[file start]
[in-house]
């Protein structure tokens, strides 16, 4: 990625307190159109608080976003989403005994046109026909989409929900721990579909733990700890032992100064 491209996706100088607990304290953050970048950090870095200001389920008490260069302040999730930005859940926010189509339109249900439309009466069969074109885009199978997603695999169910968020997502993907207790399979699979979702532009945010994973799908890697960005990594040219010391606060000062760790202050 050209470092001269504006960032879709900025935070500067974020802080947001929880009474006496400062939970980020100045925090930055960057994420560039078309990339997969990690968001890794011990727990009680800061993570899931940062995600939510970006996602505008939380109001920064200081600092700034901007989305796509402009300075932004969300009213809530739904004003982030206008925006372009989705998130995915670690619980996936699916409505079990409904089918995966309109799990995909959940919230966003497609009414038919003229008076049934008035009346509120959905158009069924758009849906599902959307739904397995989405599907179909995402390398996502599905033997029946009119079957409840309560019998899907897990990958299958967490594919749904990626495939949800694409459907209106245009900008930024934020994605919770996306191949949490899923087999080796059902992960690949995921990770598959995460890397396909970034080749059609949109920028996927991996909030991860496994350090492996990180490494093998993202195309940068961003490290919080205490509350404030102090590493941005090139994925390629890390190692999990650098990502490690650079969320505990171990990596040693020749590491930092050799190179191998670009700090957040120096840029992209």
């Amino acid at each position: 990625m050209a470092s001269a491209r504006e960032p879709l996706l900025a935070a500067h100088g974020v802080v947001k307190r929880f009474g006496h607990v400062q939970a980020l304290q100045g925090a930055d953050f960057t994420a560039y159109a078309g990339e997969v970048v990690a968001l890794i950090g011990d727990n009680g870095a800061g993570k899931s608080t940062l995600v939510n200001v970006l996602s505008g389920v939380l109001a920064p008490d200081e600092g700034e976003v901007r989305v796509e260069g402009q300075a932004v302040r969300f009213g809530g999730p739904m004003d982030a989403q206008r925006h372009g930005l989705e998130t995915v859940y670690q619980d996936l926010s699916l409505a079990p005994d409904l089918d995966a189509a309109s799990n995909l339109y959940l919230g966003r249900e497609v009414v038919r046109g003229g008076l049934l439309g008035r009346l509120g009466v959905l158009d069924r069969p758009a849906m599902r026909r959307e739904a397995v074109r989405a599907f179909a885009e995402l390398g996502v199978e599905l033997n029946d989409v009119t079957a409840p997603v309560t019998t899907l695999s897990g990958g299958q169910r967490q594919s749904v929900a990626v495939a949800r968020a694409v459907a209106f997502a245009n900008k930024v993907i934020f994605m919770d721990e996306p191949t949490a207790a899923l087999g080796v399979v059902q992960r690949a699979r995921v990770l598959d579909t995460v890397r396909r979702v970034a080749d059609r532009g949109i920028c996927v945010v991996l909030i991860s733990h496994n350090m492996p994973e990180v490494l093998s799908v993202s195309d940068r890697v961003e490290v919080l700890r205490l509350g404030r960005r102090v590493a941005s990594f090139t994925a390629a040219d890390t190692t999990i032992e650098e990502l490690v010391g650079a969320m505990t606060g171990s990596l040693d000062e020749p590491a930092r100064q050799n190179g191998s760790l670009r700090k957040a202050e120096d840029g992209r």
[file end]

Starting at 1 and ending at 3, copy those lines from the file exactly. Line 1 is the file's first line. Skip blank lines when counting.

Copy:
[in-house]
């Protein structure tokens, strides 16, 4: 990625307190159109608080976003989403005994046109026909989409929900721990579909733990700890032992100064 491209996706100088607990304290953050970048950090870095200001389920008490260069302040999730930005859940926010189509339109249900439309009466069969074109885009199978997603695999169910968020997502993907207790399979699979979702532009945010994973799908890697960005990594040219010391606060000062760790202050 050209470092001269504006960032879709900025935070500067974020802080947001929880009474006496400062939970980020100045925090930055960057994420560039078309990339997969990690968001890794011990727990009680800061993570899931940062995600939510970006996602505008939380109001920064200081600092700034901007989305796509402009300075932004969300009213809530739904004003982030206008925006372009989705998130995915670690619980996936699916409505079990409904089918995966309109799990995909959940919230966003497609009414038919003229008076049934008035009346509120959905158009069924758009849906599902959307739904397995989405599907179909995402390398996502599905033997029946009119079957409840309560019998899907897990990958299958967490594919749904990626495939949800694409459907209106245009900008930024934020994605919770996306191949949490899923087999080796059902992960690949995921990770598959995460890397396909970034080749059609949109920028996927991996909030991860496994350090492996990180490494093998993202195309940068961003490290919080205490509350404030102090590493941005090139994925390629890390190692999990650098990502490690650079969320505990171990990596040693020749590491930092050799190179191998670009700090957040120096840029992209």
């Amino acid at each position: 990625m050209a470092s001269a491209r504006e960032p879709l996706l900025a935070a500067h100088g974020v802080v947001k307190r929880f009474g006496h607990v400062q939970a980020l304290q100045g925090a930055d953050f960057t994420a560039y159109a078309g990339e997969v970048v990690a968001l890794i950090g011990d727990n009680g870095a800061g993570k899931s608080t940062l995600v939510n200001v970006l996602s505008g389920v939380l109001a920064p008490d200081e600092g700034e976003v901007r989305v796509e260069g402009q300075a932004v302040r969300f009213g809530g999730p739904m004003d982030a989403q206008r925006h372009g930005l989705e998130t995915v859940y670690q619980d996936l926010s699916l409505a079990p005994d409904l089918d995966a189509a309109s799990n995909l339109y959940l919230g966003r249900e497609v009414v038919r046109g003229g008076l049934l439309g008035r009346l509120g009466v959905l158009d069924r069969p758009a849906m599902r026909r959307e739904a397995v074109r989405a599907f179909a885009e995402l390398g996502v199978e599905l033997n029946d989409v009119t079957a409840p997603v309560t019998t899907l695999s897990g990958g299958q169910r967490q594919s749904v929900a990626v495939a949800r968020a694409v459907a209106f997502a245009n900008k930024v993907i934020f994605m919770d721990e996306p191949t949490a207790a899923l087999g080796v399979v059902q992960r690949a699979r995921v990770l598959d579909t995460v890397r396909r979702v970034a080749d059609r532009g949109i920028c996927v945010v991996l909030i991860s733990h496994n350090m492996p994973e990180v490494l093998s799908v993202s195309d940068r890697v961003e490290v919080l700890r205490l509350g404030r960005r102090v590493a941005s990594f090139t994925a390629a040219d890390t190692t999990i032992e650098e990502l490690v010391g650079a969320m505990t606060g171990s990596l040693d000062e020749p590491a930092r100064q050799n190179g191998s760790l670009r700090k957040a202050e120096d840029g992209r």